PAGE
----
There are several other factors at play here too, though. A very major one is that the FitL bots typically play a LOT more Events than human players would. The flip side of playing so many Events is that the FitL bots tend to execute fewer Operations than humans do - which is why NVAbot is so timid and so poor at exploiting COIN weaknesses: more often than not it gets distracted by some Event instead of Marching or Attacking, and by the time it finally remembers to do an Operation the US has usually destroyed most of the NVA Troops already... or played one of the many Events that remove NVA Resources, forcing poor NVAbot to Pass instead soblue

Another effect of playing fewer Operations than humans is that even though the bots get to execute more Special Activities per Operation than humans do, the actual number of Special Activities the bots execute isn't that much higher than what humans get. It is a bit higher, certainly, but not nearly as much as one might think just from looking at the bot rules.

(As a side note, the bots in the later COIN games - and also several of the updated C3i bots for the earlier games - have more elaborate instructions for how to choose between Events and Ops/Commands, specifically to allow them to execute more Commands... preferrably without needing quite as many Event Instructions as FitL has )

Regards,
Oerjan
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Den Ell

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PaulWRoberts wrote:
I've been thinking about the difference between the bot flowcharts and more conventional "take every side" solitaire play. One thing that occurs to me is that the bots' ability to always use a full command and special activity (as opposed to a limited command) greatly speeds up the pace of the war compared to history.

For example, in the long scenario, the NVA bot spends the whole first campaign Rallying and Infiltrating in Laos, Cambodia, and the North. This means that it has usually managed to get its entire army of cubes onto the map around the time of the first Monsoon, after which it will begin significant invasions of the South. A human player wouldn't be able to amass such a force.

I know there's a good deal of abstraction in the COIN series, but (especially in the case of FITL) this rapid buildup to invasion seems to throw off the historical narrative. In the long game, it guarantees that you'll always see full-scale mechanized invasions in 1965 or 1966.

This isn't a major complaint, but it has sent me back to the "take every side" style when I play solo. Is there a way to adjust the bots for more of a sense of realistic historical progression? Is the long scenario not intended for play by the bots?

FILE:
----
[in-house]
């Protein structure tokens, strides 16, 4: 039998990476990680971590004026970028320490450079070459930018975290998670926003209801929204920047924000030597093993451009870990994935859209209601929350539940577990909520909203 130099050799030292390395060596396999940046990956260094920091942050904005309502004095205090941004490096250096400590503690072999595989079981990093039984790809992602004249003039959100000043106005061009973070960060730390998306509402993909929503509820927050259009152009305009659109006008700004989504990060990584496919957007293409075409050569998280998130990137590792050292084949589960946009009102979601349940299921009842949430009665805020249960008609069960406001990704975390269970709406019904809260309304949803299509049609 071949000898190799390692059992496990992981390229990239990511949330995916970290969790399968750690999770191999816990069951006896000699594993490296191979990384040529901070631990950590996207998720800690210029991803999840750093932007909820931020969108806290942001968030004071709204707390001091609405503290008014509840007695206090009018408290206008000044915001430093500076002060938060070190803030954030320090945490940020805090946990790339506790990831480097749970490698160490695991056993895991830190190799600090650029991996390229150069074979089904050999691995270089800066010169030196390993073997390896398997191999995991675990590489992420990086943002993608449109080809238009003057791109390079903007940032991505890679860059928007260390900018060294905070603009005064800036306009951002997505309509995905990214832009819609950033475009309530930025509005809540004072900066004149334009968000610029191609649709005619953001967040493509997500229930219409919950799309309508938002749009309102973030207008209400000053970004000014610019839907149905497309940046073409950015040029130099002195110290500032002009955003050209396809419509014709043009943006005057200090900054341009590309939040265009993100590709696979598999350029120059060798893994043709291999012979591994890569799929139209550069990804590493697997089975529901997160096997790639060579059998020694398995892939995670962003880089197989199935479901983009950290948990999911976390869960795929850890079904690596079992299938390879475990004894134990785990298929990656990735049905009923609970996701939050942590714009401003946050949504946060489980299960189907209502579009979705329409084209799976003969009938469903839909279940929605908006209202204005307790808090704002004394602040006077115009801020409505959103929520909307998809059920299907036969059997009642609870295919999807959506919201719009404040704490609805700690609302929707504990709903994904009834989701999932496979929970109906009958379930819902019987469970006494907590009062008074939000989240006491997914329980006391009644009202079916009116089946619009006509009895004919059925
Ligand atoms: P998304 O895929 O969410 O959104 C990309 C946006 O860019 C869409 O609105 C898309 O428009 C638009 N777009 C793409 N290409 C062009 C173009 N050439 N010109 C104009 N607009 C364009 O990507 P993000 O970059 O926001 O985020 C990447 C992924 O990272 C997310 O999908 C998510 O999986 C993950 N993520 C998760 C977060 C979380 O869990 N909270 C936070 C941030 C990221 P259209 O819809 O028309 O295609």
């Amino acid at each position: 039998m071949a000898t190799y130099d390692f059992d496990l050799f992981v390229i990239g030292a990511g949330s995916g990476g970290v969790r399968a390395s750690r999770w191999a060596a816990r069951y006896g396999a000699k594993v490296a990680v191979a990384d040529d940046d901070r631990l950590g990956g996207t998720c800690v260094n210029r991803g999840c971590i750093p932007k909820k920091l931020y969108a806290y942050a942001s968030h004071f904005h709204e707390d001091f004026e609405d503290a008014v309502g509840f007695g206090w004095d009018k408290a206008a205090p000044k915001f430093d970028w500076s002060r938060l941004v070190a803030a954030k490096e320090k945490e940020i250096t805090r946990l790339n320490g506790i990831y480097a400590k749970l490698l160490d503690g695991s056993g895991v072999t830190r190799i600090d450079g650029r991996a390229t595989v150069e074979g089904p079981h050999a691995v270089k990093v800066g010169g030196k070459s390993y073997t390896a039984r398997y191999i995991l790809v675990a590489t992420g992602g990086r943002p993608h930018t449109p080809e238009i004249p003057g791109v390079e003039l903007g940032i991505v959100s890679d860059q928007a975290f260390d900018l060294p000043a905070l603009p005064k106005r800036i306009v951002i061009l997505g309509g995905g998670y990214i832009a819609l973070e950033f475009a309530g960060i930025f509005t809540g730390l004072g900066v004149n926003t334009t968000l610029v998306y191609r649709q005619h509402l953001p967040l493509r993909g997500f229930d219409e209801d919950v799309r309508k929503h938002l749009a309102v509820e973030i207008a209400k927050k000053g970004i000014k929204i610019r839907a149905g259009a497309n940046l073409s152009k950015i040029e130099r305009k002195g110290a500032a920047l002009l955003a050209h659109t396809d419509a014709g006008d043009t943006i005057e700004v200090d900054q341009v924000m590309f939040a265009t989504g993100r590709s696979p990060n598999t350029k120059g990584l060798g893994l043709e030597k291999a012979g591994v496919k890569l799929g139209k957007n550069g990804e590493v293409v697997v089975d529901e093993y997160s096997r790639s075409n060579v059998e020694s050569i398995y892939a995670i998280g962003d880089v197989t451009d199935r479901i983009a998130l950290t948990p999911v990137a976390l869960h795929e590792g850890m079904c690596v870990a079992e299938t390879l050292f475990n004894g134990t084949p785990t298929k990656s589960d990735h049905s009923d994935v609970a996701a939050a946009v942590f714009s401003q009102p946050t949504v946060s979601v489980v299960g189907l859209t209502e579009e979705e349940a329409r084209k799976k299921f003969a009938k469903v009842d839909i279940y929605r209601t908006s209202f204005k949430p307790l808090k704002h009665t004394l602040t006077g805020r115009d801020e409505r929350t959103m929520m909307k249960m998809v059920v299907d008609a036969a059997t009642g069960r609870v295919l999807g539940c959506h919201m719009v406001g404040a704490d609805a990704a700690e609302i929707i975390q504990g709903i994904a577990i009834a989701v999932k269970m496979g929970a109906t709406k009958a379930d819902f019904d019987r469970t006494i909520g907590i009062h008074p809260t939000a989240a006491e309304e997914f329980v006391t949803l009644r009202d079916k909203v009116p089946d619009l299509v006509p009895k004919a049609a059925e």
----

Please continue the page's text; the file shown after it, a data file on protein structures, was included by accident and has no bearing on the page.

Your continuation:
Presumably this issue could have implications for other COIN titles too. What do people think?


Evidently it must be a sufficient Major problem as you bring up the last issue: "Presumably this issue could have implications for other COIN titles too. What do people think?[/

First off ,you've got something wrong in your assumptions:

Quote:
For example, in the long scenario, the NVA bot spends the whole first campaign Rallying and Infiltrating in Laos, Cambodia, and the North. This means that it has usually managed to get its entire army of cubes onto the map around the time of the first Monsoon, after which it will begin significant invasions of the South. A human player wouldn't be able to amass such a force.

I know there's a good deal of abstraction in the COIN series, but (especially in the case of FITL) this rapid buildup to invasion seems to throw off the historical narrative. In the long game, it guarantees that you'll always see full-scale mechanized invasions in 1965 or 1966.


From Wikipedia:
"The Battle of Ia Drang comprised two main engagements conducted by the 1st Battalion, 7th Cavalry Regiment that took place on November 14–15, 1965 at LZ X-Ray ("eastern foot of the Chu Pong massif"[20]) and by the 2nd Battalion, 7th Cavalry Regiment on November 17 at LZ Albany farther north in the Ia Drang Valley. It was the first major battle[8] between the United States Army and the North Vietnamese Army-NVA (People's Army of Vietnam-PAVN) during the Vietnam War as part of the U.S. airmobile offensive code-named Operation Silver Bayonet I (October 23 – November 18, 1965). The battle was part of the second phase of a search-and-destroy operation code-named "Operation Long Reach"[21] that took place from October 23 to November 26 during the Pleiku Campaign.[8] The battle derives its name from the Drang River which runs through the valley west of Plei Me, where the engagement took place (Ia means "river" in the local Montagnard language)."

There's nothing wrong with the game or its design. I'm quite surprised that you didn't think of the one Major battle that did occur during the Time you questioned.
 
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Holman
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Denell wrote: